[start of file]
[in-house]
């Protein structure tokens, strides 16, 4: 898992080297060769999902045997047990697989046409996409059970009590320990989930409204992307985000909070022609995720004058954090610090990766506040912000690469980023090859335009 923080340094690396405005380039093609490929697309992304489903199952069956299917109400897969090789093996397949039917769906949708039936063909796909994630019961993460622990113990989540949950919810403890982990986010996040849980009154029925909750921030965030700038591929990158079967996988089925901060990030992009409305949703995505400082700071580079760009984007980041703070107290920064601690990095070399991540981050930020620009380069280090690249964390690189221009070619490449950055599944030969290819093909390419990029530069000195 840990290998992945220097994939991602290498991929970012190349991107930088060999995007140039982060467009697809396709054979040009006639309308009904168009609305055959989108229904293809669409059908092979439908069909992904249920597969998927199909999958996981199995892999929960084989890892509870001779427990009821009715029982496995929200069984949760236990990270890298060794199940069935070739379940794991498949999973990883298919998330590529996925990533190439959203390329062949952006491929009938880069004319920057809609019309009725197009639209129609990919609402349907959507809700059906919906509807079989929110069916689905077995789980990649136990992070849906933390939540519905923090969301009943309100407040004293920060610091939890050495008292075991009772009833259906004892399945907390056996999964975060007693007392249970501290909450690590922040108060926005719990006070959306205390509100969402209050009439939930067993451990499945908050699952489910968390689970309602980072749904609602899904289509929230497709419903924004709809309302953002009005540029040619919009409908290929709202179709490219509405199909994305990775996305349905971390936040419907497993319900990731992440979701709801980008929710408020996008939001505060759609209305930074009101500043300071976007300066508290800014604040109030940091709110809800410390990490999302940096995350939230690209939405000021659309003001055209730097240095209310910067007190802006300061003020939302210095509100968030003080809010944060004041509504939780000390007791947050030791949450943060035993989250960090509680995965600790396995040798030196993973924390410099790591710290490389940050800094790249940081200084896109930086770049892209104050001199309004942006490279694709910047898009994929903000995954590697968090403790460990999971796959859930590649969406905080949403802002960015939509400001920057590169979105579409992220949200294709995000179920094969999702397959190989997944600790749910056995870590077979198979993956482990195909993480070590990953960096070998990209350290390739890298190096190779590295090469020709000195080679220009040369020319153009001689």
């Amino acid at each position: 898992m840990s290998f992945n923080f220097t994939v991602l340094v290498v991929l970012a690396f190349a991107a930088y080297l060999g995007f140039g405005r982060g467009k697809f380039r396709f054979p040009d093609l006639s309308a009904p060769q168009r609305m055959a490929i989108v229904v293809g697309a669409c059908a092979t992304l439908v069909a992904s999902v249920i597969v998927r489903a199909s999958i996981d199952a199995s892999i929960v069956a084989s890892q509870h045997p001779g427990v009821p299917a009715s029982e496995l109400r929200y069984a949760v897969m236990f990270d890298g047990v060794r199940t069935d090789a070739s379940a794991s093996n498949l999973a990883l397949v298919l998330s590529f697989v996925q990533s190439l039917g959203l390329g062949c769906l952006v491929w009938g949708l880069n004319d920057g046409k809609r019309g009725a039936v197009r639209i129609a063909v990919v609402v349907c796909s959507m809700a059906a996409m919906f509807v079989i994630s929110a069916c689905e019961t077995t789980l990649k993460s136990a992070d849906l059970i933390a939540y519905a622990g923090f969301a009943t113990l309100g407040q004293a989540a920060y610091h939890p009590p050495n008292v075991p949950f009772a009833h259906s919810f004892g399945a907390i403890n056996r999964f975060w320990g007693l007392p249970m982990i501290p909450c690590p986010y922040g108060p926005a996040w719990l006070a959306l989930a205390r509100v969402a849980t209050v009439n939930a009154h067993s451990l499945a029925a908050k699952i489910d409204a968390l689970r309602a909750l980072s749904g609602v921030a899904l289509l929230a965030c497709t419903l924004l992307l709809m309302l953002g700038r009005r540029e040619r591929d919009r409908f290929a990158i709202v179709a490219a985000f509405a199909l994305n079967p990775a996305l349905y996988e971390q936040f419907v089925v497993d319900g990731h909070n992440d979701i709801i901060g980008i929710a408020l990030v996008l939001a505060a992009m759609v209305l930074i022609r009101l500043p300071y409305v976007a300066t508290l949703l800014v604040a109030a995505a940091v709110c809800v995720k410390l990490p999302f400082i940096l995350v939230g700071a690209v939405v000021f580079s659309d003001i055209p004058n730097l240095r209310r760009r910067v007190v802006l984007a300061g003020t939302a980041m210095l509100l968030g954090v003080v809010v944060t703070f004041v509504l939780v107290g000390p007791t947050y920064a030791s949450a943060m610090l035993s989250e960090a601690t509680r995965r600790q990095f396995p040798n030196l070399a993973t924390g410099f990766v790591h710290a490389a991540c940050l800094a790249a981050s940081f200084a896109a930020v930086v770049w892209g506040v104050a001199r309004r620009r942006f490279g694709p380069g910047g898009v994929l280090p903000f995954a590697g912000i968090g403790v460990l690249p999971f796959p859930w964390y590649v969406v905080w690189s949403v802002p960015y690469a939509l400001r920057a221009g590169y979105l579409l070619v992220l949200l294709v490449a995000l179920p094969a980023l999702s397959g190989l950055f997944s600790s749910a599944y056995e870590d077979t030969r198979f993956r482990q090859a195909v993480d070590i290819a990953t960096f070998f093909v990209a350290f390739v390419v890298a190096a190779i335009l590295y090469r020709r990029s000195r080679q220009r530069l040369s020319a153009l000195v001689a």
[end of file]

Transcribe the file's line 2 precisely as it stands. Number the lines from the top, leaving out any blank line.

């Protein structure tokens, strides 16, 4: 898992080297060769999902045997047990697989046409996409059970009590320990989930409204992307985000909070022609995720004058954090610090990766506040912000690469980023090859335009 923080340094690396405005380039093609490929697309992304489903199952069956299917109400897969090789093996397949039917769906949708039936063909796909994630019961993460622990113990989540949950919810403890982990986010996040849980009154029925909750921030965030700038591929990158079967996988089925901060990030992009409305949703995505400082700071580079760009984007980041703070107290920064601690990095070399991540981050930020620009380069280090690249964390690189221009070619490449950055599944030969290819093909390419990029530069000195 840990290998992945220097994939991602290498991929970012190349991107930088060999995007140039982060467009697809396709054979040009006639309308009904168009609305055959989108229904293809669409059908092979439908069909992904249920597969998927199909999958996981199995892999929960084989890892509870001779427990009821009715029982496995929200069984949760236990990270890298060794199940069935070739379940794991498949999973990883298919998330590529996925990533190439959203390329062949952006491929009938880069004319920057809609019309009725197009639209129609990919609402349907959507809700059906919906509807079989929110069916689905077995789980990649136990992070849906933390939540519905923090969301009943309100407040004293920060610091939890050495008292075991009772009833259906004892399945907390056996999964975060007693007392249970501290909450690590922040108060926005719990006070959306205390509100969402209050009439939930067993451990499945908050699952489910968390689970309602980072749904609602899904289509929230497709419903924004709809309302953002009005540029040619919009409908290929709202179709490219509405199909994305990775996305349905971390936040419907497993319900990731992440979701709801980008929710408020996008939001505060759609209305930074009101500043300071976007300066508290800014604040109030940091709110809800410390990490999302940096995350939230690209939405000021659309003001055209730097240095209310910067007190802006300061003020939302210095509100968030003080809010944060004041509504939780000390007791947050030791949450943060035993989250960090509680995965600790396995040798030196993973924390410099790591710290490389940050800094790249940081200084896109930086770049892209104050001199309004942006490279694709910047898009994929903000995954590697968090403790460990999971796959859930590649969406905080949403802002960015939509400001920057590169979105579409992220949200294709995000179920094969999702397959190989997944600790749910056995870590077979198979993956482990195909993480070590990953960096070998990209350290390739890298190096190779590295090469020709000195080679220009040369020319153009001689």